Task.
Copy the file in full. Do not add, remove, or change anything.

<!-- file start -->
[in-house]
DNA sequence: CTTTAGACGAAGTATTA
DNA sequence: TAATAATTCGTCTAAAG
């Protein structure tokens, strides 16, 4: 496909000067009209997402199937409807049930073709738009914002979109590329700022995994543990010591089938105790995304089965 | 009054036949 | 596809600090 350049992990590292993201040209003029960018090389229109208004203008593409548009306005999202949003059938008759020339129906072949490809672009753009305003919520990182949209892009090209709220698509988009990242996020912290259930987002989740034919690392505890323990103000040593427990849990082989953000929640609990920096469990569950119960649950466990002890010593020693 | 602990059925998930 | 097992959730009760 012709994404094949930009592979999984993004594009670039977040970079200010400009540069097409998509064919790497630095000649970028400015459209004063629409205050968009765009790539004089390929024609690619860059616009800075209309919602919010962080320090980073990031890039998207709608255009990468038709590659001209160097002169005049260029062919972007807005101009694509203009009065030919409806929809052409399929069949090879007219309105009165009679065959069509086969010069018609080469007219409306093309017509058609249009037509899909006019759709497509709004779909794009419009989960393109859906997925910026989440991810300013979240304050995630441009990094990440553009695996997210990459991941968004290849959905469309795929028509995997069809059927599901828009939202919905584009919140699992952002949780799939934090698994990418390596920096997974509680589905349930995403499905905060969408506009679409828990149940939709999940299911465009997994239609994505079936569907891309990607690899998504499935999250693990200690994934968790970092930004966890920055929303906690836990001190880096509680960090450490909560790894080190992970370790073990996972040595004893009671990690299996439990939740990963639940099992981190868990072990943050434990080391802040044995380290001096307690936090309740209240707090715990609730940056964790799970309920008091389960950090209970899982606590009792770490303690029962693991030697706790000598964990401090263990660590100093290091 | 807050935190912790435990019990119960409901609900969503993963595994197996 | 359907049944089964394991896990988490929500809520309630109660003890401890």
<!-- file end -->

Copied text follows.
[in-house]
DNA sequence: CTTTAGACGAAGTATTA
DNA sequence: TAATAATTCGTCTAAAG
């Protein structure tokens, strides 16, 4: 496909000067009209997402199937409807049930073709738009914002979109590329700022995994543990010591089938105790995304089965 | 009054036949 | 596809600090 350049992990590292993201040209003029960018090389229109208004203008593409548009306005999202949003059938008759020339129906072949490809672009753009305003919520990182949209892009090209709220698509988009990242996020912290259930987002989740034919690392505890323990103000040593427990849990082989953000929640609990920096469990569950119960649950466990002890010593020693 | 602990059925998930 | 097992959730009760 012709994404094949930009592979999984993004594009670039977040970079200010400009540069097409998509064919790497630095000649970028400015459209004063629409205050968009765009790539004089390929024609690619860059616009800075209309919602919010962080320090980073990031890039998207709608255009990468038709590659001209160097002169005049260029062919972007807005101009694509203009009065030919409806929809052409399929069949090879007219309105009165009679065959069509086969010069018609080469007219409306093309017509058609249009037509899909006019759709497509709004779909794009419009989960393109859906997925910026989440991810300013979240304050995630441009990094990440553009695996997210990459991941968004290849959905469309795929028509995997069809059927599901828009939202919905584009919140699992952002949780799939934090698994990418390596920096997974509680589905349930995403499905905060969408506009679409828990149940939709999940299911465009997994239609994505079936569907891309990607690899998504499935999250693990200690994934968790970092930004966890920055929303906690836990001190880096509680960090450490909560790894080190992970370790073990996972040595004893009671990690299996439990939740990963639940099992981190868990072990943050434990080391802040044995380290001096307690936090309740209240707090715990609730940056964790799970309920008091389960950090209970899982606590009792770490303690029962693991030697706790000598964990401090263990660590100093290091 | 807050935190912790435990019990119960409901609900969503993963595994197996 | 359907049944089964394991896990988490929500809520309630109660003890401890």